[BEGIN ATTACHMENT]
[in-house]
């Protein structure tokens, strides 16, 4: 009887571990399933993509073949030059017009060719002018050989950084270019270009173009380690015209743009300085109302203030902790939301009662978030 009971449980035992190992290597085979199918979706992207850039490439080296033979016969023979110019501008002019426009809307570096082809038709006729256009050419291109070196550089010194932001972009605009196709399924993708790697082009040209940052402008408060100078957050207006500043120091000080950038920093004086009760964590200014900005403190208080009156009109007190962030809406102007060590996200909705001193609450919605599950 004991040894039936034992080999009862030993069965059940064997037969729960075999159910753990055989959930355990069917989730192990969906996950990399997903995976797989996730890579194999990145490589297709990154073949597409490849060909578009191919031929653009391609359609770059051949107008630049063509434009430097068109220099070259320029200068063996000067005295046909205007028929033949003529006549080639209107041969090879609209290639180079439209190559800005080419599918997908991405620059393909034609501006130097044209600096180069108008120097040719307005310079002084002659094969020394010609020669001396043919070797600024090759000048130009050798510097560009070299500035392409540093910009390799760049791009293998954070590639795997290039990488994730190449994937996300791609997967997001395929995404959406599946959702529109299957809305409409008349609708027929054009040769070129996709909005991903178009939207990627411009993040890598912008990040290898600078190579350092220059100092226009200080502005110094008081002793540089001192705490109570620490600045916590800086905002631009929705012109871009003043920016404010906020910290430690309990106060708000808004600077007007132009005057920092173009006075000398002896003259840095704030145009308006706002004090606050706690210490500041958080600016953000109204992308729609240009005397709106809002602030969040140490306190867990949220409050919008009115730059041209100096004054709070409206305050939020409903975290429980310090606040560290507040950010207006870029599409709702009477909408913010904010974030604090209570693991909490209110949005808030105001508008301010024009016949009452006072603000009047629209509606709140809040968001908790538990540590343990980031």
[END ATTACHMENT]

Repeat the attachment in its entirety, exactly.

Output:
[in-house]
């Protein structure tokens, strides 16, 4: 009887571990399933993509073949030059017009060719002018050989950084270019270009173009380690015209743009300085109302203030902790939301009662978030 009971449980035992190992290597085979199918979706992207850039490439080296033979016969023979110019501008002019426009809307570096082809038709006729256009050419291109070196550089010194932001972009605009196709399924993708790697082009040209940052402008408060100078957050207006500043120091000080950038920093004086009760964590200014900005403190208080009156009109007190962030809406102007060590996200909705001193609450919605599950 004991040894039936034992080999009862030993069965059940064997037969729960075999159910753990055989959930355990069917989730192990969906996950990399997903995976797989996730890579194999990145490589297709990154073949597409490849060909578009191919031929653009391609359609770059051949107008630049063509434009430097068109220099070259320029200068063996000067005295046909205007028929033949003529006549080639209107041969090879609209290639180079439209190559800005080419599918997908991405620059393909034609501006130097044209600096180069108008120097040719307005310079002084002659094969020394010609020669001396043919070797600024090759000048130009050798510097560009070299500035392409540093910009390799760049791009293998954070590639795997290039990488994730190449994937996300791609997967997001395929995404959406599946959702529109299957809305409409008349609708027929054009040769070129996709909005991903178009939207990627411009993040890598912008990040290898600078190579350092220059100092226009200080502005110094008081002793540089001192705490109570620490600045916590800086905002631009929705012109871009003043920016404010906020910290430690309990106060708000808004600077007007132009005057920092173009006075000398002896003259840095704030145009308006706002004090606050706690210490500041958080600016953000109204992308729609240009005397709106809002602030969040140490306190867990949220409050919008009115730059041209100096004054709070409206305050939020409903975290429980310090606040560290507040950010207006870029599409709702009477909408913010904010974030604090209570693991909490209110949005808030105001508008301010024009016949009452006072603000009047629209509606709140809040968001908790538990540590343990980031």